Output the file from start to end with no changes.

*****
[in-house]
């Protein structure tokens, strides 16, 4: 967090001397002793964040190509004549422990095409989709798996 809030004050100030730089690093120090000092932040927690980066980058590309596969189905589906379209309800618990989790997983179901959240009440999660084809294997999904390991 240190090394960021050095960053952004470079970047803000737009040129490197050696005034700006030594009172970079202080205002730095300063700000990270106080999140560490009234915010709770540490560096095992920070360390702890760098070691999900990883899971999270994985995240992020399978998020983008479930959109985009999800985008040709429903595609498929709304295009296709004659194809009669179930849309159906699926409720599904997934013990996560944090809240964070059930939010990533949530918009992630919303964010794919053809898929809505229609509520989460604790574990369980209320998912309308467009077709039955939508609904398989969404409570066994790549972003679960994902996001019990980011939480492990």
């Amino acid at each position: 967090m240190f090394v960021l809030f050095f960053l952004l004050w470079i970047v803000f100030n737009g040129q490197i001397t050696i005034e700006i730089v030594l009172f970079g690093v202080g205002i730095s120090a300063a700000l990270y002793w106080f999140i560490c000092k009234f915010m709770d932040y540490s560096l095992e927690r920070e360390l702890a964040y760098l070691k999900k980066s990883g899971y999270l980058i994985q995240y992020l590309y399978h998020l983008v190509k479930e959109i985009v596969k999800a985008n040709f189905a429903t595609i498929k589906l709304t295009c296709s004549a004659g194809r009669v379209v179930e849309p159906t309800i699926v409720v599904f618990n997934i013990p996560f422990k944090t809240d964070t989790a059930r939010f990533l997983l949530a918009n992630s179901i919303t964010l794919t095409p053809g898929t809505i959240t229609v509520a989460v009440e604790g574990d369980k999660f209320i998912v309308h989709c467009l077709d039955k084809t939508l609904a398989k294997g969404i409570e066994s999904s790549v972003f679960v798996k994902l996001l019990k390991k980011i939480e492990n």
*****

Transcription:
[in-house]
């Protein structure tokens, strides 16, 4: 967090001397002793964040190509004549422990095409989709798996 809030004050100030730089690093120090000092932040927690980066980058590309596969189905589906379209309800618990989790997983179901959240009440999660084809294997999904390991 240190090394960021050095960053952004470079970047803000737009040129490197050696005034700006030594009172970079202080205002730095300063700000990270106080999140560490009234915010709770540490560096095992920070360390702890760098070691999900990883899971999270994985995240992020399978998020983008479930959109985009999800985008040709429903595609498929709304295009296709004659194809009669179930849309159906699926409720599904997934013990996560944090809240964070059930939010990533949530918009992630919303964010794919053809898929809505229609509520989460604790574990369980209320998912309308467009077709039955939508609904398989969404409570066994790549972003679960994902996001019990980011939480492990």
């Amino acid at each position: 967090m240190f090394v960021l809030f050095f960053l952004l004050w470079i970047v803000f100030n737009g040129q490197i001397t050696i005034e700006i730089v030594l009172f970079g690093v202080g205002i730095s120090a300063a700000l990270y002793w106080f999140i560490c000092k009234f915010m709770d932040y540490s560096l095992e927690r920070e360390l702890a964040y760098l070691k999900k980066s990883g899971y999270l980058i994985q995240y992020l590309y399978h998020l983008v190509k479930e959109i985009v596969k999800a985008n040709f189905a429903t595609i498929k589906l709304t295009c296709s004549a004659g194809r009669v379209v179930e849309p159906t309800i699926v409720v599904f618990n997934i013990p996560f422990k944090t809240d964070t989790a059930r939010f990533l997983l949530a918009n992630s179901i919303t964010l794919t095409p053809g898929t809505i959240t229609v509520a989460v009440e604790g574990d369980k999660f209320i998912v309308h989709c467009l077709d039955k084809t939508l609904a398989k294997g969404i409570e066994s999904s790549v972003f679960v798996k994902l996001l019990k390991k980011i939480e492990n």